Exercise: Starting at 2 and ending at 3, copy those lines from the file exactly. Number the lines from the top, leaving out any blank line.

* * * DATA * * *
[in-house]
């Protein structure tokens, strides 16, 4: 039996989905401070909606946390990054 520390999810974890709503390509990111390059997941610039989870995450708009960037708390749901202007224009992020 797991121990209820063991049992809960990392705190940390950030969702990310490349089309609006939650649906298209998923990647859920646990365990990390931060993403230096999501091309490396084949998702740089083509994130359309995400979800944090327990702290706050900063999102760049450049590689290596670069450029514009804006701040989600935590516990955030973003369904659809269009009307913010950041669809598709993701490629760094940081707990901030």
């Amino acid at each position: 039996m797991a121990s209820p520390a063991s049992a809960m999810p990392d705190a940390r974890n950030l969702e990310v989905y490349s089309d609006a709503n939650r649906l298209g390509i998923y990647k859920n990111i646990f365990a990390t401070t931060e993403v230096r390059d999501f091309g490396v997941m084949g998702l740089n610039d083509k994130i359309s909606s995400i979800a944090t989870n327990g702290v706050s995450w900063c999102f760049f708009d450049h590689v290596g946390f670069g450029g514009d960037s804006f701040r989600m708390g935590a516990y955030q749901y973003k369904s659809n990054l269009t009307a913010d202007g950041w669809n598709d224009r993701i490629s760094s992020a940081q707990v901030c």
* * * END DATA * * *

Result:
């Protein structure tokens, strides 16, 4: 039996989905401070909606946390990054 520390999810974890709503390509990111390059997941610039989870995450708009960037708390749901202007224009992020 797991121990209820063991049992809960990392705190940390950030969702990310490349089309609006939650649906298209998923990647859920646990365990990390931060993403230096999501091309490396084949998702740089083509994130359309995400979800944090327990702290706050900063999102760049450049590689290596670069450029514009804006701040989600935590516990955030973003369904659809269009009307913010950041669809598709993701490629760094940081707990901030």
């Amino acid at each position: 039996m797991a121990s209820p520390a063991s049992a809960m999810p990392d705190a940390r974890n950030l969702e990310v989905y490349s089309d609006a709503n939650r649906l298209g390509i998923y990647k859920n990111i646990f365990a990390t401070t931060e993403v230096r390059d999501f091309g490396v997941m084949g998702l740089n610039d083509k994130i359309s909606s995400i979800a944090t989870n327990g702290v706050s995450w900063c999102f760049f708009d450049h590689v290596g946390f670069g450029g514009d960037s804006f701040r989600m708390g935590a516990y955030q749901y973003k369904s659809n990054l269009t009307a913010d202007g950041w669809n598709d224009r993701i490629s760094s992020a940081q707990v901030c």